These are notes for a more detailed post, which outline how I’m thinking about Japanese photography at the moment.
1. Most Western photography audiences are primarily aware of Japanese photography through Provoke, and other groundbreaking photography publications (such as Kikuchi Kawada’s “Map”) of the 1960’s and 1970’s.
2. I’ve heard it said that Japanese photography is difficult to understand. I think this has to do with a broader idea of how Japan has perhaps, for Westerners, assumed the image of the most inaccessibly foreign place in the world.
3. Japanese photography audiences do not look at Provoke even 10% as much as Westerners. To put it plainly, Provoke is just not part of the conversation here.
4. Provoke came out of a political moment (1968, obvs) in which the student-led protest movement seemed capable of striking a blow against the government. This is important. (This movement was put down by the army at Sanrizuka, where students were trying to prevent the forcible construction of Narita airport on the land of farmers who had lived there for generations.)
5. Provoke had Takuma Nakahira producing both as a photographer and as a theorist. I’m only just now starting to try to dig in to his texts, so I won’t try to tell you exactly what they were about. He wrote quite a lot though, and was looking to critical theory of the time to inform his writing.
6. Over the last 10 years (15? 20? I can’t say for sure), Japan has developed a style of what I might call an unconscious photography. This really just means, shooting casually observed moments of everyday beauty. Araki is the patron saint of this type of photography, except that he’s taken it to a point where it’s gone way beyond anything aesthetic, and is doing a sort of cosmic dance with his own personality. (Can explain more later but I do mean this as a compliment.) Hiromix might represent the beginning of this kind of photography as a popular trend, and we shouldn’t forget that Araki bestowed his personal blessing upon her.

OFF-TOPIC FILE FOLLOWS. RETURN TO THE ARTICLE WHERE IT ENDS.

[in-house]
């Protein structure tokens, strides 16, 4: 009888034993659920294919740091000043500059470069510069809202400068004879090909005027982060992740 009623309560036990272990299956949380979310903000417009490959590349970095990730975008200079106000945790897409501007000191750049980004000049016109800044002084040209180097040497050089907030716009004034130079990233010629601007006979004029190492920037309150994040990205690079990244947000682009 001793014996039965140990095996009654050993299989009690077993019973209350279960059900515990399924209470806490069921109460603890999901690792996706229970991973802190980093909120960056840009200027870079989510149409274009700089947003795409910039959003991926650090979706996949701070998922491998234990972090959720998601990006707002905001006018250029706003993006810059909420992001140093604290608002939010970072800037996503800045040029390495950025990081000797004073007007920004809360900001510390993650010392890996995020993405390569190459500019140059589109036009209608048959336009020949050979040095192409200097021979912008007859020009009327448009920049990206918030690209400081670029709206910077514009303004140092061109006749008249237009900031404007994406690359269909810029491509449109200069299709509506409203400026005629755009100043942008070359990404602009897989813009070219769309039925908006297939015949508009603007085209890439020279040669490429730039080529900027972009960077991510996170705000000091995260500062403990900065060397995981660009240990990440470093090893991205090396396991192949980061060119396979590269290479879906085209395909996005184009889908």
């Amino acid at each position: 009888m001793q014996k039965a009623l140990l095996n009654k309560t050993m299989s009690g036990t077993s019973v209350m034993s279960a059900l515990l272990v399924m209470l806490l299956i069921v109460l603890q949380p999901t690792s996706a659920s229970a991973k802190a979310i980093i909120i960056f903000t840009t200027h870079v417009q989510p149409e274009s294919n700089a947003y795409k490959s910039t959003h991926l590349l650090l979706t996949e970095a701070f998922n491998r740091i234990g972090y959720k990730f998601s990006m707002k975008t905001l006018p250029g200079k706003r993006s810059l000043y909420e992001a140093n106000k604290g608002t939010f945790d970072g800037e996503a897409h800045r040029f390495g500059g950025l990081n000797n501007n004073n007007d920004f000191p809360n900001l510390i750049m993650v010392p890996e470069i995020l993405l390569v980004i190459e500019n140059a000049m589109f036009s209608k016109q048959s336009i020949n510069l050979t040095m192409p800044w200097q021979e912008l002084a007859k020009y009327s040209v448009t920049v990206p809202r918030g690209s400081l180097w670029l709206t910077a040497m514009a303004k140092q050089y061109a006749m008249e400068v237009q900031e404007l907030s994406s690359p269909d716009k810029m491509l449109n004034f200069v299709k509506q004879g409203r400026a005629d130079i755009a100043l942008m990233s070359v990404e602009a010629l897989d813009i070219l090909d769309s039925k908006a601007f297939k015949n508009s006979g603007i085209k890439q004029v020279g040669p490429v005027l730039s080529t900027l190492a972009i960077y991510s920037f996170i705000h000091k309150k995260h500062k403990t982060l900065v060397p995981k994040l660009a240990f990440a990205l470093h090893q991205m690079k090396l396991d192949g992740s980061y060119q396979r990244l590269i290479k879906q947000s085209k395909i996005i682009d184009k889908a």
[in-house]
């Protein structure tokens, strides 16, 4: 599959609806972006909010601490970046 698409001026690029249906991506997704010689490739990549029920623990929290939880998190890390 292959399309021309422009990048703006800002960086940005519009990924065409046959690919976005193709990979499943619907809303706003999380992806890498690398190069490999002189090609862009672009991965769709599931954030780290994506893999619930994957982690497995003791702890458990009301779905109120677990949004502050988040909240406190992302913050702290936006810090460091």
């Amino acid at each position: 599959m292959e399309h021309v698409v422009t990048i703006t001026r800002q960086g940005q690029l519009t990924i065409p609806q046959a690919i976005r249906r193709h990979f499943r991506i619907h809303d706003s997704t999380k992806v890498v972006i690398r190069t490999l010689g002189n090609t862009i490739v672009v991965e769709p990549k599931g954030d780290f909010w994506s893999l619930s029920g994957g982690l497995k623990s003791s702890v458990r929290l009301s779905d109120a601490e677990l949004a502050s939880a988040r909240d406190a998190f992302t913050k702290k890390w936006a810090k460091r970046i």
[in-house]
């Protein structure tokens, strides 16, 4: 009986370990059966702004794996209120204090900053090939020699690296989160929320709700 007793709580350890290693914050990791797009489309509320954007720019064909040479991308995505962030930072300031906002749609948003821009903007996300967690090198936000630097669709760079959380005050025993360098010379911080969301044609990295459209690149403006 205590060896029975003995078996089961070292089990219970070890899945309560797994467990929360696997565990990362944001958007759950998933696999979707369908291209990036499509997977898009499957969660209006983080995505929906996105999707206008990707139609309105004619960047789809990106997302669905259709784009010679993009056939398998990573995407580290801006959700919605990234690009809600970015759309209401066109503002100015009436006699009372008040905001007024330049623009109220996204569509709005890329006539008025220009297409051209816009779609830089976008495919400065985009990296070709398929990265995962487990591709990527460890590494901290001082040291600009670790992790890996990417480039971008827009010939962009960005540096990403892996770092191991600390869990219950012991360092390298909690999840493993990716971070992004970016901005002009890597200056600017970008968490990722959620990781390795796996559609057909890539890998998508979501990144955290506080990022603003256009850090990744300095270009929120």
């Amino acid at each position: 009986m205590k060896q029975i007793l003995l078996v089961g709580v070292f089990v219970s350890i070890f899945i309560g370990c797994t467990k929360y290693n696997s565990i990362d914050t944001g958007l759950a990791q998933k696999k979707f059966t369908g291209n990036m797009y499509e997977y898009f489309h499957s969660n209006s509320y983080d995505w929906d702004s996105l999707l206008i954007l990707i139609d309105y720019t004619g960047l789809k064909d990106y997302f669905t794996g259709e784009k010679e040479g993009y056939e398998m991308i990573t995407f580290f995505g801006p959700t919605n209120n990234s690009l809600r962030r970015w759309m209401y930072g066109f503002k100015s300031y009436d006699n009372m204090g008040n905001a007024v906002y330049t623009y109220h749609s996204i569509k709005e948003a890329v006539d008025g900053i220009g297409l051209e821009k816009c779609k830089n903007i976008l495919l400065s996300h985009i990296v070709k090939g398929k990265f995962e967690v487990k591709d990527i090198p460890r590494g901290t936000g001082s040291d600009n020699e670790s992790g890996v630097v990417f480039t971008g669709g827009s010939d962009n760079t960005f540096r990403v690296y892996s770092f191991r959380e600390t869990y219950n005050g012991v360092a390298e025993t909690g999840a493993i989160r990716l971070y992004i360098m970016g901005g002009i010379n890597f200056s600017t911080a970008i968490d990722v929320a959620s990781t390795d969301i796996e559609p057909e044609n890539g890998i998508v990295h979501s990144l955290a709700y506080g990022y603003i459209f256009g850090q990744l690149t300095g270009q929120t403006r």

7. Forgetting Araki, the most perfectly crystallized example of this unconscious photography is Rinko Kawauchi, who, when at her best (Utatane and Illuminance), seems blessed with the ability to find staggering beauty in anything.
8. There is no political movement in present-day Japan. There is no meaningful context out of which photographs are being produced. There is no Nakahira-like photographer/theorist figure, not even close.
9. Kawauchi’s success abroad is a positive sign for younger Japanese photographers, because there is no need to grasp a particularly Japanese context in her work. This helps everyone: Kawauchi’s photos are providing hands-on training in how to view Japanese photography that’s not taken by men born before 1950.
10. 3/11 is a very, very different story. Precious few photographers have grasped this.